I’ve been running happily with FreeNAS 8.1 for quite a while now, on my HP Microserver N40L.  It has been rock solid, and has handled all the data I’ve thrown at it, along with gracefully dealing with various HDD failures without compromising any data.

So, I was planning on running the latest FreeNAS (9.2) on the new server… The Dell PowerEdge 2950 is pretty vanilla hardware these days, and there’s nothing really that special about my system.  Imagine my surprise then, when I boot up the latest FreeNAS 9.2, to find that it spontaneously reboots when trying to write to the disk pool.  Further questions on the support forums confirm that this is not an isolated problem, and that other 2950 owners are experiencing the same thing.
So far, help has been non-existent — some posts going as far as to suggest “just buy yourself a new server, the 2950 was never on the FreeBSD supported hardware list” (which is ironic, since the 2950 runs the latest FreeBSD 9.2 just fine — only FreeNAS is failing)

Anyway – given that I absolutely MUST have a ZFS file system (there’s nothing out there to touch it yet; btrfs simply isn’t far enough along in development, and Microsoft ReFS parity performance is woeful, and hardware RAID simply doesn’t cut it) – I decided to look into alternatives.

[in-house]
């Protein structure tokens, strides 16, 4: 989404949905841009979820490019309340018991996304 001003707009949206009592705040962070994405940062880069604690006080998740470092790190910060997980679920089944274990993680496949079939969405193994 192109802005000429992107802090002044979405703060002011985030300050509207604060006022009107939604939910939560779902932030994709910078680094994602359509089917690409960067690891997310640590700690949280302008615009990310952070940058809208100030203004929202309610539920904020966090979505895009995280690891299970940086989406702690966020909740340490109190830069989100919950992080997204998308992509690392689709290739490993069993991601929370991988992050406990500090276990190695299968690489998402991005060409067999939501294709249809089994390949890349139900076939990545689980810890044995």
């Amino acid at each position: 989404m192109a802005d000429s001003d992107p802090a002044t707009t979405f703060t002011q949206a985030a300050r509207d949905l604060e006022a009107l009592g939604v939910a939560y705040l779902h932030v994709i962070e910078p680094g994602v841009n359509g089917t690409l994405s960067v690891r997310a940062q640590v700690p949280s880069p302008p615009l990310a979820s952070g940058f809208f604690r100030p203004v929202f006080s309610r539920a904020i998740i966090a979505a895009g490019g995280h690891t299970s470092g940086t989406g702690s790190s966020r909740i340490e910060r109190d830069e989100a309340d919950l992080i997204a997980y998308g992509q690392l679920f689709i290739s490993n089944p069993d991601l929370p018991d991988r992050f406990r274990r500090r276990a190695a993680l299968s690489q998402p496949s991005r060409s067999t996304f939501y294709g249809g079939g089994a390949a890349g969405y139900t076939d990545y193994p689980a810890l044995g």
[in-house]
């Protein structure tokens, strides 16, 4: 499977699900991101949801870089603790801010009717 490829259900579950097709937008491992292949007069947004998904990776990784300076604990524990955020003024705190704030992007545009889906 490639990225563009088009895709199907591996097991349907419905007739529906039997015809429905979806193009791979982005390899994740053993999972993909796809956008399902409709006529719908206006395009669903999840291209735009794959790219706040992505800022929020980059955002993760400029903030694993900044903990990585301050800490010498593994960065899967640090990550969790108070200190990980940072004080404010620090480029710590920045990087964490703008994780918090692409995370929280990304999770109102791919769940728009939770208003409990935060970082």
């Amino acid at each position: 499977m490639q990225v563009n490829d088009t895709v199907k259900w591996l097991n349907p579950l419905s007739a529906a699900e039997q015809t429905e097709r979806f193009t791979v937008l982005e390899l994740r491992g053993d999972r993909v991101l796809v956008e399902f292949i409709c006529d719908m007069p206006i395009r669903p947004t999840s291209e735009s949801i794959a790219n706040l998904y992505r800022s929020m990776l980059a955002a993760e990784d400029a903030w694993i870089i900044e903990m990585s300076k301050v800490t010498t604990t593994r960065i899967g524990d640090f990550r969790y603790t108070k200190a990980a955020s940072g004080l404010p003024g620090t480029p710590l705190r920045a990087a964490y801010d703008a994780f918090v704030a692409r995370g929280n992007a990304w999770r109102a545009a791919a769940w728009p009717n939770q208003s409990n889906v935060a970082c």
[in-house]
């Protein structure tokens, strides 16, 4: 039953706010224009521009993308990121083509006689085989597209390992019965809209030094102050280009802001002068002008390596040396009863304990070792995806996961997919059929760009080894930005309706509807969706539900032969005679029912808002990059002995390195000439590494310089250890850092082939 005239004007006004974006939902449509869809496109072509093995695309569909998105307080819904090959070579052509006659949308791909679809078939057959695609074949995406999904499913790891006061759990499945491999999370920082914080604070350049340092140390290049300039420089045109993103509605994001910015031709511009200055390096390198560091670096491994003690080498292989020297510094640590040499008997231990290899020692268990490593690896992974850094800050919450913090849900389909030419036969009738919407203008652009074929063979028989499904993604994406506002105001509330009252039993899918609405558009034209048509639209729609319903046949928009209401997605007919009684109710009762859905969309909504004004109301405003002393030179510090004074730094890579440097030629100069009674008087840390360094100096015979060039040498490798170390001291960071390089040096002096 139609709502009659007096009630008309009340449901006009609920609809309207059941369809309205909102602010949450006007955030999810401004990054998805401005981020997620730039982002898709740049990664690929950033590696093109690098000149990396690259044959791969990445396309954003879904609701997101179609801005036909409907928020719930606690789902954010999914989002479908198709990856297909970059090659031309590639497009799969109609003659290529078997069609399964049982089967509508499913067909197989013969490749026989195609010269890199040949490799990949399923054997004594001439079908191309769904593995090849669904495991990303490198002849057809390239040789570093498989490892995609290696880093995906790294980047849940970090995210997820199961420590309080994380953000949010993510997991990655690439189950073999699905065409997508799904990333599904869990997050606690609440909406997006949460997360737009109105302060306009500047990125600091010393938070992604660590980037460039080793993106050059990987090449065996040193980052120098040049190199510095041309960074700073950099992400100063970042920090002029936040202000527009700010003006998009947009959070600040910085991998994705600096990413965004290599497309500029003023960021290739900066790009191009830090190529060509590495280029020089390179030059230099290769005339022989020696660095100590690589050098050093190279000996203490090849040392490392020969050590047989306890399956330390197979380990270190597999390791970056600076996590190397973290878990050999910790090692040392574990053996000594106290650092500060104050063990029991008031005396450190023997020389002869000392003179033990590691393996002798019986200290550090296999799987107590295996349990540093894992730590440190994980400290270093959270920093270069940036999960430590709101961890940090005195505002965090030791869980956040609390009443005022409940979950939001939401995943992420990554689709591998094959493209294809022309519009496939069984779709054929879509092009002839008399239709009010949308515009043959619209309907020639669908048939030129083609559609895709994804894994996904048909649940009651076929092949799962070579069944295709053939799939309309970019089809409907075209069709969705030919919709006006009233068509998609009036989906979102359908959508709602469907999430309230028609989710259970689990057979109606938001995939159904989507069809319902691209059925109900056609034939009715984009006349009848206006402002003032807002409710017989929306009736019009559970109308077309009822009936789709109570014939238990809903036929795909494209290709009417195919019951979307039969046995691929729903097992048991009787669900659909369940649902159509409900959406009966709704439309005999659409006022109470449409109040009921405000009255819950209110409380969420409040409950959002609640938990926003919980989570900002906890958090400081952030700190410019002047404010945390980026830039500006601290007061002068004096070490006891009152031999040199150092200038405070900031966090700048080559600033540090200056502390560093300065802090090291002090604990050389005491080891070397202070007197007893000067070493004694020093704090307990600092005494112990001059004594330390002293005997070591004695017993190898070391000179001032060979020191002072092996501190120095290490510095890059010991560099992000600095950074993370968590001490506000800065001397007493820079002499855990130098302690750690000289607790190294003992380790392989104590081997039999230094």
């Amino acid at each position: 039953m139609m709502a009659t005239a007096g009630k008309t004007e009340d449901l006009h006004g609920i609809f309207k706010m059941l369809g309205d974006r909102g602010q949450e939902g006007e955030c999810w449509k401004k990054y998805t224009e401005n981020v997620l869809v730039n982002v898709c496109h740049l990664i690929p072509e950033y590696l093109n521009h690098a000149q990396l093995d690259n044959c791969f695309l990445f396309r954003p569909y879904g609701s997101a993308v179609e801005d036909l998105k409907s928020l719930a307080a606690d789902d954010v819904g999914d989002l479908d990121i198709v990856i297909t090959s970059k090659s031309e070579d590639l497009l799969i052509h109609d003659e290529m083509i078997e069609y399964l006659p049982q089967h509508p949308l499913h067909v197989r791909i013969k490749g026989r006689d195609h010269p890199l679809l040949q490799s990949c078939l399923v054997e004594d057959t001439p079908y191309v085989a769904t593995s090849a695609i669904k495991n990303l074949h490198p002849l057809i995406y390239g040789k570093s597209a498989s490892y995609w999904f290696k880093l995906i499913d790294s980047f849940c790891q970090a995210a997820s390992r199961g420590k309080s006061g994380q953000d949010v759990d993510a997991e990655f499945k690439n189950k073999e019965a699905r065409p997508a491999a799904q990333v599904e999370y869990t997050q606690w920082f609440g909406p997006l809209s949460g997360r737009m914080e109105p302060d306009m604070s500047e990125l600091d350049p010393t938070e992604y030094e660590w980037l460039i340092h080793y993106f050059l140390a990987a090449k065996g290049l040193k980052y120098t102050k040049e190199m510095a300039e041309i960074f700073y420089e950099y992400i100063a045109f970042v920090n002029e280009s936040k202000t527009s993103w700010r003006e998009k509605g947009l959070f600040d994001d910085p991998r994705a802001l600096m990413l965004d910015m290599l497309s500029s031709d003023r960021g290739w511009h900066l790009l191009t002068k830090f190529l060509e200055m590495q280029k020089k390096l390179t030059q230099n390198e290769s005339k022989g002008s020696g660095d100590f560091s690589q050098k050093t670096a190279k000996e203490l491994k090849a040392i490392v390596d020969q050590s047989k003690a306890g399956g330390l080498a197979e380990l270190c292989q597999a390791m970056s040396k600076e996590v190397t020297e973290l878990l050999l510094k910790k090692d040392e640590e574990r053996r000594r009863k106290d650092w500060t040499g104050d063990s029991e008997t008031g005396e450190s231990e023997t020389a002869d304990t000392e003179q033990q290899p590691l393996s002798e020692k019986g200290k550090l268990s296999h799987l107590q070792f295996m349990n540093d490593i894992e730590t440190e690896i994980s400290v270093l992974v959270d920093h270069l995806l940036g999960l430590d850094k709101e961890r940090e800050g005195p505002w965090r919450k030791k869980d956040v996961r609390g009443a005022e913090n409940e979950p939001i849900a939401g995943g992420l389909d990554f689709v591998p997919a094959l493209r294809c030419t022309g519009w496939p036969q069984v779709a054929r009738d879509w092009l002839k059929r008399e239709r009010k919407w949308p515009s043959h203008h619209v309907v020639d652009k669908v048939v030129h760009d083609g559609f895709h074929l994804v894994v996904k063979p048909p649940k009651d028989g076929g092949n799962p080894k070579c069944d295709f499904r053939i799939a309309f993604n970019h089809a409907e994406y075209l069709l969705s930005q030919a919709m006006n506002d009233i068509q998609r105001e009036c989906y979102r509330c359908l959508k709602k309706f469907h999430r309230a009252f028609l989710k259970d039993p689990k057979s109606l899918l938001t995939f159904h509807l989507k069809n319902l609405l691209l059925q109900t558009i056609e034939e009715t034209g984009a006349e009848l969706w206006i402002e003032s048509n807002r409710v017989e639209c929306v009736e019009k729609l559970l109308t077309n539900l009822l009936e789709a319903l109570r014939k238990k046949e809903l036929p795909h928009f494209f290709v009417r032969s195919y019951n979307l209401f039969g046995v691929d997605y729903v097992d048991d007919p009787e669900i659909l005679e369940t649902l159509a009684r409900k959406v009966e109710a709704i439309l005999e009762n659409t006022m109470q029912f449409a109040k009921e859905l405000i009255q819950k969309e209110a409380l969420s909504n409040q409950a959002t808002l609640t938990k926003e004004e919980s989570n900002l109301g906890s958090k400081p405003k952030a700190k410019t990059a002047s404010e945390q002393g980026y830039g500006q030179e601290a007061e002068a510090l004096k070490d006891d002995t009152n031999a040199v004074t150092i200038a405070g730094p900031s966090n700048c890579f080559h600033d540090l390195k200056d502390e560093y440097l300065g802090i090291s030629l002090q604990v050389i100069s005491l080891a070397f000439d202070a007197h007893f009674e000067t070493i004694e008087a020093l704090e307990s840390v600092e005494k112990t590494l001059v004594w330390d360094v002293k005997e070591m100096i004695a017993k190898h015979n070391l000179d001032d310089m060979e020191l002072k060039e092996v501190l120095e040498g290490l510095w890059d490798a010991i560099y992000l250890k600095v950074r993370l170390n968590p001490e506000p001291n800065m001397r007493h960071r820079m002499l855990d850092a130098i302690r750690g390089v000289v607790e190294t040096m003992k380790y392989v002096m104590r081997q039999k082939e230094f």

I decided to give a couple of these alternatives a go

  • FreeNAS 9.1 (the latest (and non-working) version is 9.2)
  • openIndiana (based on Open Solaris from SUN)
  • FreeBSD (on which FreeNAS is based)
  • Ubuntu Linux

Out of all of these, Ubuntu was a surprise to me… I’ve used all of the others before.  Last time I built a server, Linux was never an option because the ZFS implementation was unstable, and available only through the FUSE filesystem hooks – so performance was pretty atrocious.   Linux now supports ZFS at a kernel level, and has matured a lot since then.

In each case, I configured the system with the following

  • Dell Poweredge 2950 Gen III
  • 32Gb ECC RAM
  • 6 x 3Tb Western Digital Green Drives
  • 2 x Intel 80Gb SSD
  • 1 x Hitachi 2.5″ 100Gb HDD
  • IBM M1015 (IT Mode) driving the 6x3Tb in the server drive cage
  • Rosewill PCIe SATA controller (Sil3132 chipset) driving the 2 x SSD’s
  • Motherboard SATA driving the Hitachi 100Gb boot drive
  • Intel Pro 100/1000 DUAL NIC (internal Broadcom NIC’s are disabled in BIOS)

The drive pool in each case was configured as

  • 6 x 3Tb as storage
  • 2 x 80Gb SSD (8Gb partition as ZIL, mirrored… remaining 72Gb as L2ARC striped)
  • No compression, no de-duplication, sync as standard

The read/write speeds were tested from the console using the dd command

dd if=/dev/zero of=/ZPOOL/test.dat bs=2048k count=50k

(writing out about 150Gb of test file to fully flush any cache)